Rain garden planting

Further note can be taken from the U.S. Environmental Protection Agency, who have put together a webpage on which plants are native to, and thrive most, in each American state. This allows for gardeners to adapt to their local environments in ensuring that the plants they stock their gardens with conserve water at a level in sympathy with the shortages in the area. For instance the use of drought tolerant crops are encouraged in various states such as Arizona. When putting together a rain garden in the UK, it is important to stock it with plants native to the area, which can tolerate as much surface water as possible in order to resist flooding rather than drought. The Royal Horticultural Society have similarly put together a webpage on trees and shrubs that are native to the UK, which can be useful in considering the practical design for a rain garden.

Kent County Council will soon be implementing the very first series of seventeen ‘rain gardens’ in Folkestone, in order to combat flooding. Flooding in this area has proved hazardous in the past, where both roads, houses and businesses are vulnerable.

According to Kent County Council “this inventive initiative will increase the amount of water captured on Dolphins Road and provide storage below the rain gardens that then control the rate that water flows into the sewer. The tank lets the water out into the sewer at a much slower rate than conventional highway gullies and so won’t overwhelm the network.”

Folkestone

Southern Water has also become involved in the initiative, partnering with Kent County Council on researching further options to reduce flooding risks across the area, possibly through the installation of additional water storage facilities. However, while the implementation of these particular gardens remains more complex and high-tech, the concept of rain gardens isn’t entirely new and a return to more traditional flood control methods is becoming more common.

Flooding is becoming more and more of an issue in many parts of the UK and the world. British companies like UNDA provide an ever increasing number of flood risk assessments across the country as the need to know about the potential of flooding grows. The government and councils are rightly putting pressure on developers to make sure houses are being built in areas that are not likely to flood or are capable of dealing with flood water. Rain gardens are just one of many measures both the government and individuals should be thinking about. Not only do they look wonderful but hey provide a service to homes and those around them. Larger rain gardens like those planned for Folkestone should be employed in a number of areas to help protect surrounding properties.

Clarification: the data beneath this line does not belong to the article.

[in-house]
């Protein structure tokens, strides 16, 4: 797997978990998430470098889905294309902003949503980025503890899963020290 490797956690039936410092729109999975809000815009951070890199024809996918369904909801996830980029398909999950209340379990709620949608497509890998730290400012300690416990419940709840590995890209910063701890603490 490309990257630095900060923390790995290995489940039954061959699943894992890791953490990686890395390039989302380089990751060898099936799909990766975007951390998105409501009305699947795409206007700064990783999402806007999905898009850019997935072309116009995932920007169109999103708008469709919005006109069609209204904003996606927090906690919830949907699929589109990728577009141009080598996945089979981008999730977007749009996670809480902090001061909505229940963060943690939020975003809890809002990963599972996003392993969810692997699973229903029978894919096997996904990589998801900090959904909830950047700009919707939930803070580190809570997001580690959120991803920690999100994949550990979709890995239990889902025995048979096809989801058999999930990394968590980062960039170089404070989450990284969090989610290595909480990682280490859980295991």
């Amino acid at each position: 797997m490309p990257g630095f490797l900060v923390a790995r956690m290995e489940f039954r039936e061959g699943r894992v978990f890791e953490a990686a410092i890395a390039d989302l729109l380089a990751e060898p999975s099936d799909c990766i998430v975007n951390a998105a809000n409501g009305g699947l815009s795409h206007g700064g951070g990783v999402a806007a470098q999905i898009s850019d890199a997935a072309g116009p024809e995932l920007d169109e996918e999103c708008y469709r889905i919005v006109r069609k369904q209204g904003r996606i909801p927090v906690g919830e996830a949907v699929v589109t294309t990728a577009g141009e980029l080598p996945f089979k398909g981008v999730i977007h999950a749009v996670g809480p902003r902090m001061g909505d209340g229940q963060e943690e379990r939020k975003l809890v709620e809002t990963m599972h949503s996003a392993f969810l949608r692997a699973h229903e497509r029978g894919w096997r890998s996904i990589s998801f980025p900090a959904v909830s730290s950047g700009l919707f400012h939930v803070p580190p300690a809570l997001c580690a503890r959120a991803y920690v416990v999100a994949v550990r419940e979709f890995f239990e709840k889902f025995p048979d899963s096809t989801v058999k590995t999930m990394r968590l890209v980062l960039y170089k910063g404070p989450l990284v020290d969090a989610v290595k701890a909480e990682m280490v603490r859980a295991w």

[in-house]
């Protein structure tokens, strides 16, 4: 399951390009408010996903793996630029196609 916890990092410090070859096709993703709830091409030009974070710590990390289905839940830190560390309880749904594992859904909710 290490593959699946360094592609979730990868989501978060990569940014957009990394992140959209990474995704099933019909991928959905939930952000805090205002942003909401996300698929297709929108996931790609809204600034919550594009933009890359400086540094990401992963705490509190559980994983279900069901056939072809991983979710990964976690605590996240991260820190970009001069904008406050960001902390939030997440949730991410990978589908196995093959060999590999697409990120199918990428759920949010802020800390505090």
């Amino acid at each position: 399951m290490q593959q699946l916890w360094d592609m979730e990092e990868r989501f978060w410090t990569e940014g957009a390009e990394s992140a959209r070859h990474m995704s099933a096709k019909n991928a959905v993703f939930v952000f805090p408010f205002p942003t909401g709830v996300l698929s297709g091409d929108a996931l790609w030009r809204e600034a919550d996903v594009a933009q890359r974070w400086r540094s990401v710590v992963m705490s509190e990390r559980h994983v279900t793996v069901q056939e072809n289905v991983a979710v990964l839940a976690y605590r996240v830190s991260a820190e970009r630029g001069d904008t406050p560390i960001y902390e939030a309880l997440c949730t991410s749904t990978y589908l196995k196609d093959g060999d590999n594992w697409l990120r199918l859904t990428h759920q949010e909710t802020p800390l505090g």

Flooding

Of course, the reasons there is even a need for flood protection are many but most agree it is related to climate change. So as well and looking at mitigation devices like rain gardens it is important everyone continues to try to reduce their carbon footprint to stop things getting any worse over the coming decades.

Ade HolderAde Holder was once primarily a motoring writer but with a background in Zoology and Environmental Science as well as a deep passion for all things living and growing he found himself writing on a much broader range of topics. As well as writing on various topics Ade has also been called to speak on BBC radio on a number of topics. In his spare time he can often be found covered in mud on a mountain bike somewhere on the South Downs.

Composting, Garden Design, Garden Edging, Gardening, How To, Insects, Liam, Make over, Planting, Trees

In this step-by-step guide we’ll not only show you how to mulch but explain the different kinds and what will work best for your plants and garden. Mulches are a thin layer of organic or inorganic material placed over a bed or the soil surrounding plants. The more attractive ones may grab your attention and look like a great addition to formal landscaping, but the practical uses are vast. 

Mulches are used primarily to improve the soil around plants, reduce weeds, increase fertility, help the retention of moisture and during winter can protect the roots of the plant from damaging frosts. Using the right mulch for your plants can help eliminate the need for chemical pesticides and fertilisers which is fantastic for your garden’s biodiversity. This all contributes to a healthy, great looking garden you can be proud of.

Now that Autumn is approaching it is the perfect time to start planning!

The Types: